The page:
Alberta boosts oil production quotas, and pins hopes on more crude-by-rail exports
The Government of Alberta raised its oil production quota by 10,000 bbl/day for the months of November and December. Factoring in the new "enhanced" plan, which excludes the first 20,000 bbl/day of output, the province's production cap will reach 3.81 million bbl/day in December, up 25,000 bbl/day from the beginning of the year.
ALBERTA OIL PRODUCTION LIMITS
To put that number into context, the province produced a record 3.73 million bbl/day last November, including condensate volumes.
No word yet on the end of curtailment
Speaking to investors in New York last week, Alberta Premier Jason Kenney hinted he may allow oil producers to exceed their output quotas, provided those extra barrels are shipped by rail. The premier says he is making progress on his promise to divest the province's crude-by-rail contracts, which were signed by the previous NDP government just before leaving office. Kenney says he has received 16 bids so far, but did not provide any further details.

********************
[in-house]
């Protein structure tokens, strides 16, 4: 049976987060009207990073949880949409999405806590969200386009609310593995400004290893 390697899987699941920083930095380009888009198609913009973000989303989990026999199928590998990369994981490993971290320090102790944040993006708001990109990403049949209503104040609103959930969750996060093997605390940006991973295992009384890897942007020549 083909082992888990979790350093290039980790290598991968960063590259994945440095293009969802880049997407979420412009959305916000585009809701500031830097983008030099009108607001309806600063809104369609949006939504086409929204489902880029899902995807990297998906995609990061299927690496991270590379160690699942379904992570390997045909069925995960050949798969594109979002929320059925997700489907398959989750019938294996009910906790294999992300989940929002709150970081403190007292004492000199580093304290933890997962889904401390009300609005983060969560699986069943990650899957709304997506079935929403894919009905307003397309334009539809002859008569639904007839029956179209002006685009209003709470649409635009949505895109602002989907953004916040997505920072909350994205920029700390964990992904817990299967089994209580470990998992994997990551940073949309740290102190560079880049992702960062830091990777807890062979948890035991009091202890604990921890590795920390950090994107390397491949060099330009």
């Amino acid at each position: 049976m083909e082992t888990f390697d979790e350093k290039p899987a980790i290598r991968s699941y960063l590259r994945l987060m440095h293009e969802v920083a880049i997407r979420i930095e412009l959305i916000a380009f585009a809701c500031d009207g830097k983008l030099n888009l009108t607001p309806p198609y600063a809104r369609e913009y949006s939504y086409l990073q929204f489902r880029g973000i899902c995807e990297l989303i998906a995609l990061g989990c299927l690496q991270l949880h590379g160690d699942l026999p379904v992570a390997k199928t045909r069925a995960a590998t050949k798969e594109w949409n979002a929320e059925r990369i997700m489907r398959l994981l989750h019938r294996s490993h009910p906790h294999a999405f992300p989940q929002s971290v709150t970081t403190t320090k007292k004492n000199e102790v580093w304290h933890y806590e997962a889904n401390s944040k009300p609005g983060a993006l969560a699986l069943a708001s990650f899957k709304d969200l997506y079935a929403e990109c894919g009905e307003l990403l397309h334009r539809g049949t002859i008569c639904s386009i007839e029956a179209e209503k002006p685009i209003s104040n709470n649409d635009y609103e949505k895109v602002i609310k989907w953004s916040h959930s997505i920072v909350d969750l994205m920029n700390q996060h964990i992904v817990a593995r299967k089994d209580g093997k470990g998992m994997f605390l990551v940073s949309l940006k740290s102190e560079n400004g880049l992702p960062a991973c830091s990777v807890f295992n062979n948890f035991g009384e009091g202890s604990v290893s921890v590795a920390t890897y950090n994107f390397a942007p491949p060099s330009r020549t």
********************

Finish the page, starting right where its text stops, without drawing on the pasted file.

According to the premier, Alberta has a crude loading capacity of 500,000 bbl/day, of which only 150,000 bbl/day is being used, due in part to the relatively narrow differential between heavy oil prices in Alberta and the US Gulf Coast (USGC).
Crude-by-rail margins iffy at best
While the Western Canadian Select (WCS) discount to WTI has been hovering around US$13 a barrel for much of September, the spread in heavy oil prices between Alberta and the USGC has been averaging less than US$10, which likely doesn't cover the cost of railing crude all the way to the Gulf Coast.
After being stagnant for several months, Statistics Canada reported a 26,000 bbl/day increase in crude-by-rail exports to the US, rising to 313,000 bbl/day in July. StatsCan volumes include crude exported out of Saskatchewan, and copious volumes of diluent, which can account for as much as one-third of total volumes.
About two-thirds of those exports are destined for the Gulf Coast (PADD 3), which suffers from a serious shortage of heavy oil due to the banning of crude imports from Venezuela.
Crude export volumes by rail peaked at about 350,000 bbl/day late last year, just as the heavy oil discount blew-out to unprecedented levels. WCS prices in Alberta averaged just under US$23 in October and November 2018, while the same benchmark sold for almost US$63 a barrel in Houston. The US$40 spread made crude-by-rail very lucrative, considering an average shipping price of around $15 to $20 a barrel.